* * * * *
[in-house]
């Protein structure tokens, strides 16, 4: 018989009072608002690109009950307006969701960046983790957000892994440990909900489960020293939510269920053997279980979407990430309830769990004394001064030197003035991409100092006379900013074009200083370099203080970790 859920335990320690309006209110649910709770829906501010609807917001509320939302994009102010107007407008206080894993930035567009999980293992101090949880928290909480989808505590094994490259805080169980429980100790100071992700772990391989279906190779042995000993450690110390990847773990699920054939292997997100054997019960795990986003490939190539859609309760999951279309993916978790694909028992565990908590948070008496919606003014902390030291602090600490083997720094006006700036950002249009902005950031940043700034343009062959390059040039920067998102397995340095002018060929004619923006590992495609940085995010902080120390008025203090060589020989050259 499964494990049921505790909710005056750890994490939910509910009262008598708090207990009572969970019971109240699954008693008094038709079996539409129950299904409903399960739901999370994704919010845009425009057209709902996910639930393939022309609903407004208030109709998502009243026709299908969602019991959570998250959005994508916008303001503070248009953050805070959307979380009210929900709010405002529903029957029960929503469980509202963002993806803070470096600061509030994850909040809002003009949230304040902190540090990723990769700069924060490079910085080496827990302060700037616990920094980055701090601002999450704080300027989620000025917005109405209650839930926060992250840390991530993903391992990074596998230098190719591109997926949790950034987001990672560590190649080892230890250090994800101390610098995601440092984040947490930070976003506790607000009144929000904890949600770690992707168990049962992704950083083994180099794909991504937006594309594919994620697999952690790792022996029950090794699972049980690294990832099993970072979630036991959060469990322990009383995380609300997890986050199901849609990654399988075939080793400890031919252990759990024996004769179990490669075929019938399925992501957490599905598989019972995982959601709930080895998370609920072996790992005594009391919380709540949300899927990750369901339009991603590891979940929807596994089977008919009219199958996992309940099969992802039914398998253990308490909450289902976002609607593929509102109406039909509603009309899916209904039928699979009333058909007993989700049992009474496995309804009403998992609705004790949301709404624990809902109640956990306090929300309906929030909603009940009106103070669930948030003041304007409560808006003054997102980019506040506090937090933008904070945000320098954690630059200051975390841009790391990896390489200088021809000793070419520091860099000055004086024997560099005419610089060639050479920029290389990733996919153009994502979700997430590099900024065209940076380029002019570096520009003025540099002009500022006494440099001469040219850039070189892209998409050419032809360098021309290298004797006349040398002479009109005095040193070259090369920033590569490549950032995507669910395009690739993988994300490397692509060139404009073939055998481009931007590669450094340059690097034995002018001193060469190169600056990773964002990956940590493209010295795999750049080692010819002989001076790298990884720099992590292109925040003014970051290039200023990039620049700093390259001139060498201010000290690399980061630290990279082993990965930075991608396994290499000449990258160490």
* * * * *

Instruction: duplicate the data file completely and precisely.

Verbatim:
[in-house]
């Protein structure tokens, strides 16, 4: 018989009072608002690109009950307006969701960046983790957000892994440990909900489960020293939510269920053997279980979407990430309830769990004394001064030197003035991409100092006379900013074009200083370099203080970790 859920335990320690309006209110649910709770829906501010609807917001509320939302994009102010107007407008206080894993930035567009999980293992101090949880928290909480989808505590094994490259805080169980429980100790100071992700772990391989279906190779042995000993450690110390990847773990699920054939292997997100054997019960795990986003490939190539859609309760999951279309993916978790694909028992565990908590948070008496919606003014902390030291602090600490083997720094006006700036950002249009902005950031940043700034343009062959390059040039920067998102397995340095002018060929004619923006590992495609940085995010902080120390008025203090060589020989050259 499964494990049921505790909710005056750890994490939910509910009262008598708090207990009572969970019971109240699954008693008094038709079996539409129950299904409903399960739901999370994704919010845009425009057209709902996910639930393939022309609903407004208030109709998502009243026709299908969602019991959570998250959005994508916008303001503070248009953050805070959307979380009210929900709010405002529903029957029960929503469980509202963002993806803070470096600061509030994850909040809002003009949230304040902190540090990723990769700069924060490079910085080496827990302060700037616990920094980055701090601002999450704080300027989620000025917005109405209650839930926060992250840390991530993903391992990074596998230098190719591109997926949790950034987001990672560590190649080892230890250090994800101390610098995601440092984040947490930070976003506790607000009144929000904890949600770690992707168990049962992704950083083994180099794909991504937006594309594919994620697999952690790792022996029950090794699972049980690294990832099993970072979630036991959060469990322990009383995380609300997890986050199901849609990654399988075939080793400890031919252990759990024996004769179990490669075929019938399925992501957490599905598989019972995982959601709930080895998370609920072996790992005594009391919380709540949300899927990750369901339009991603590891979940929807596994089977008919009219199958996992309940099969992802039914398998253990308490909450289902976002609607593929509102109406039909509603009309899916209904039928699979009333058909007993989700049992009474496995309804009403998992609705004790949301709404624990809902109640956990306090929300309906929030909603009940009106103070669930948030003041304007409560808006003054997102980019506040506090937090933008904070945000320098954690630059200051975390841009790391990896390489200088021809000793070419520091860099000055004086024997560099005419610089060639050479920029290389990733996919153009994502979700997430590099900024065209940076380029002019570096520009003025540099002009500022006494440099001469040219850039070189892209998409050419032809360098021309290298004797006349040398002479009109005095040193070259090369920033590569490549950032995507669910395009690739993988994300490397692509060139404009073939055998481009931007590669450094340059690097034995002018001193060469190169600056990773964002990956940590493209010295795999750049080692010819002989001076790298990884720099992590292109925040003014970051290039200023990039620049700093390259001139060498201010000290690399980061630290990279082993990965930075991608396994290499000449990258160490």